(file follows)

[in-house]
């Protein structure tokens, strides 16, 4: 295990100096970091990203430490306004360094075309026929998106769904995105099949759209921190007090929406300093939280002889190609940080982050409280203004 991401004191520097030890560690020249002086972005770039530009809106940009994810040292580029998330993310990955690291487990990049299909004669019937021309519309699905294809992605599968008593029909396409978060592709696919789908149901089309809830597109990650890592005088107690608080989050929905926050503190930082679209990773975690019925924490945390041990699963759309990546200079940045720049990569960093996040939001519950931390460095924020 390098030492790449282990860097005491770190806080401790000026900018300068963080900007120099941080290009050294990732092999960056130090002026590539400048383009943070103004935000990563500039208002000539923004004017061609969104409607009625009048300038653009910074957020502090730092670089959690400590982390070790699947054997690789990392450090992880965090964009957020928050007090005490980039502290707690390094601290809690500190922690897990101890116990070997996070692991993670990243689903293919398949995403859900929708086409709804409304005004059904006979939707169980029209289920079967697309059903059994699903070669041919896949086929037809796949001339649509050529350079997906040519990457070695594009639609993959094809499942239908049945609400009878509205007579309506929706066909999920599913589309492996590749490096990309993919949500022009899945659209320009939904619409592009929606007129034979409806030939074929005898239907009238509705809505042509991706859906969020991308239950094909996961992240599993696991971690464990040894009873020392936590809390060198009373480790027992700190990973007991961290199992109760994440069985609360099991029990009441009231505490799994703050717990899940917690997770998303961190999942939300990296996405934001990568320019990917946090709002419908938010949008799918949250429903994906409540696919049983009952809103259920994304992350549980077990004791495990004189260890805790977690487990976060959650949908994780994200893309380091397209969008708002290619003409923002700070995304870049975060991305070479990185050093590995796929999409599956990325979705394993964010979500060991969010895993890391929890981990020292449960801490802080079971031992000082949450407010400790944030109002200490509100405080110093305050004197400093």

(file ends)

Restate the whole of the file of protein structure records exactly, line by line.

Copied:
[in-house]
């Protein structure tokens, strides 16, 4: 295990100096970091990203430490306004360094075309026929998106769904995105099949759209921190007090929406300093939280002889190609940080982050409280203004 991401004191520097030890560690020249002086972005770039530009809106940009994810040292580029998330993310990955690291487990990049299909004669019937021309519309699905294809992605599968008593029909396409978060592709696919789908149901089309809830597109990650890592005088107690608080989050929905926050503190930082679209990773975690019925924490945390041990699963759309990546200079940045720049990569960093996040939001519950931390460095924020 390098030492790449282990860097005491770190806080401790000026900018300068963080900007120099941080290009050294990732092999960056130090002026590539400048383009943070103004935000990563500039208002000539923004004017061609969104409607009625009048300038653009910074957020502090730092670089959690400590982390070790699947054997690789990392450090992880965090964009957020928050007090005490980039502290707690390094601290809690500190922690897990101890116990070997996070692991993670990243689903293919398949995403859900929708086409709804409304005004059904006979939707169980029209289920079967697309059903059994699903070669041919896949086929037809796949001339649509050529350079997906040519990457070695594009639609993959094809499942239908049945609400009878509205007579309506929706066909999920599913589309492996590749490096990309993919949500022009899945659209320009939904619409592009929606007129034979409806030939074929005898239907009238509705809505042509991706859906969020991308239950094909996961992240599993696991971690464990040894009873020392936590809390060198009373480790027992700190990973007991961290199992109760994440069985609360099991029990009441009231505490799994703050717990899940917690997770998303961190999942939300990296996405934001990568320019990917946090709002419908938010949008799918949250429903994906409540696919049983009952809103259920994304992350549980077990004791495990004189260890805790977690487990976060959650949908994780994200893309380091397209969008708002290619003409923002700070995304870049975060991305070479990185050093590995796929999409599956990325979705394993964010979500060991969010895993890391929890981990020292449960801490802080079971031992000082949450407010400790944030109002200490509100405080110093305050004197400093």